In the course of any given day, the number of snap decisions we are called upon to make is staggering. Simply getting to the office in the morning demands decisions about what to wear, when to leave the house, what route to take, where to park the car, and so on. Many of these involve considerable deliberation, especially when something sudden and unexpected happens that interferes with the decisions we would normally have made – the car not starting, high density traffic on our regular route, a meteor striking our office building, etc.
However, the vast majority of our decisions are made on the fly – they seemingly involve no deliberation at all. Should I use the big black coffee mug, or the smaller blue one? Having left the house, do I then go on the paved path, or simply cut through the lawn towards my car? Fiddle with the radio and only then drive, or the other way around? Even more subtle examples are ubiquitous. How should I pick up the coffee mug, left hand, right hand, by the handle, from above? How firmly should I press the toothbrush to my teeth, and when have I brushed sufficiently? How much pressure on the gas pedal would allow me to bypass that geriatric SUV safely? The list is endless.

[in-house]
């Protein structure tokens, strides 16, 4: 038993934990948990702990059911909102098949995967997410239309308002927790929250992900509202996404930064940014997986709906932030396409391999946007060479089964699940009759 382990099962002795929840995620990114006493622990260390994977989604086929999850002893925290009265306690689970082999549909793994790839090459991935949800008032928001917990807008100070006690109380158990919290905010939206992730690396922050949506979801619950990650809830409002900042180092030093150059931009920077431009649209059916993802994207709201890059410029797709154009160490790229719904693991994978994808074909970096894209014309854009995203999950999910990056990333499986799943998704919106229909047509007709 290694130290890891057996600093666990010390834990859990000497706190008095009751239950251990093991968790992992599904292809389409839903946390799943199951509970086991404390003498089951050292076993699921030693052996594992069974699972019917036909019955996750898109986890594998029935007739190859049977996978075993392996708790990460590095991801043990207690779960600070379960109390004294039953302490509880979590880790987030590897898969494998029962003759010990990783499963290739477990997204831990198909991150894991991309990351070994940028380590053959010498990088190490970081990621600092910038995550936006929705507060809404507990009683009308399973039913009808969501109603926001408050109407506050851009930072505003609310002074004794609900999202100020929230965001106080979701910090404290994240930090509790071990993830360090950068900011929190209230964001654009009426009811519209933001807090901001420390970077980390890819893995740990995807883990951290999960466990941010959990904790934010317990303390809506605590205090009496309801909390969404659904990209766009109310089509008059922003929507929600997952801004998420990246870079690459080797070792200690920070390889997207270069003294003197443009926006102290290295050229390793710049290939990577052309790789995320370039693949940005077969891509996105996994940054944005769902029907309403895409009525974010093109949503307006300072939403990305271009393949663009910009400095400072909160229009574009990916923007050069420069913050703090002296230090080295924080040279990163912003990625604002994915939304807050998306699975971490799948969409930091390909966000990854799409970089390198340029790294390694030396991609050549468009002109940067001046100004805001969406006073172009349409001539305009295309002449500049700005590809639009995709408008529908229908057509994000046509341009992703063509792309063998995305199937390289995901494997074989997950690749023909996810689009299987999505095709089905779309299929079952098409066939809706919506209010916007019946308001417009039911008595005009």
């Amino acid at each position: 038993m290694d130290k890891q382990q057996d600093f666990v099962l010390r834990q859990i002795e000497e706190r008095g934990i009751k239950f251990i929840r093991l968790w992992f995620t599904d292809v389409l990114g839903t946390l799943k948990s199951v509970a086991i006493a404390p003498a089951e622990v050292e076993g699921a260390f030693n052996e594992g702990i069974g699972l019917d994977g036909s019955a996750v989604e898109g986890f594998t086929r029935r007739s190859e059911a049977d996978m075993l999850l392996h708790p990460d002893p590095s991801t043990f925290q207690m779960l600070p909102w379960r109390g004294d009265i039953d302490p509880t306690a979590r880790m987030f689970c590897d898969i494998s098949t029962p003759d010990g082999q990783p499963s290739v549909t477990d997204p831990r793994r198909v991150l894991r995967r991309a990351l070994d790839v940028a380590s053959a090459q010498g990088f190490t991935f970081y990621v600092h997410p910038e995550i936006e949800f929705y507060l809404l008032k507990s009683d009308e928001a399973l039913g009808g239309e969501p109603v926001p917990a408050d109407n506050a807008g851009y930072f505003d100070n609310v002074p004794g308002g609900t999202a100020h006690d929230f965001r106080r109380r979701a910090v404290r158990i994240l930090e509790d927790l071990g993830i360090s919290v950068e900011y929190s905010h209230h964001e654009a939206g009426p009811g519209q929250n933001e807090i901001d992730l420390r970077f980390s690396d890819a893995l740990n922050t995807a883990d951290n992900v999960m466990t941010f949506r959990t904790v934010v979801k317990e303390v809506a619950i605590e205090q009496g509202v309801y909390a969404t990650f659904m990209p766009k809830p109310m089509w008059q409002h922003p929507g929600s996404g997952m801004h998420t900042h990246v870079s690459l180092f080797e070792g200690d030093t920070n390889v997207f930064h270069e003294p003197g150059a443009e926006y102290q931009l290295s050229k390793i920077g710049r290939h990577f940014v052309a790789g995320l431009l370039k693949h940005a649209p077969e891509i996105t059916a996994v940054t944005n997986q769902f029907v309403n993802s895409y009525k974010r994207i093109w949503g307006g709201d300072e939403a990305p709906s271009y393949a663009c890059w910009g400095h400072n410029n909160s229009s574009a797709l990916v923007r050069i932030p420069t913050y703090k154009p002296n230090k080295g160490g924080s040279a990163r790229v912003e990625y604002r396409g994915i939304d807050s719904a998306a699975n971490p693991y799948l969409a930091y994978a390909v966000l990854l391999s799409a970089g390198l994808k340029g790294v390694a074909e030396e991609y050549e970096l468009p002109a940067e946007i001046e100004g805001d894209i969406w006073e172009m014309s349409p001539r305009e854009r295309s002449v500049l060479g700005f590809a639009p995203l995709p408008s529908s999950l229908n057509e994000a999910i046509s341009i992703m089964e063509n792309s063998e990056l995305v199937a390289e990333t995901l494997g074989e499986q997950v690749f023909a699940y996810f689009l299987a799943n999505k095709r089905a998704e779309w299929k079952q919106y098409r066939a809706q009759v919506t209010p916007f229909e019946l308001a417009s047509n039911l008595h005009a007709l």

Most of these decisions seem to involve no deliberation that we are aware of at all, and yet, it seems obvious that we are there, making them. In a sense, they are automatic, and yet, we’re the ones making them. At the very least, it seems to us that we could have done otherwise.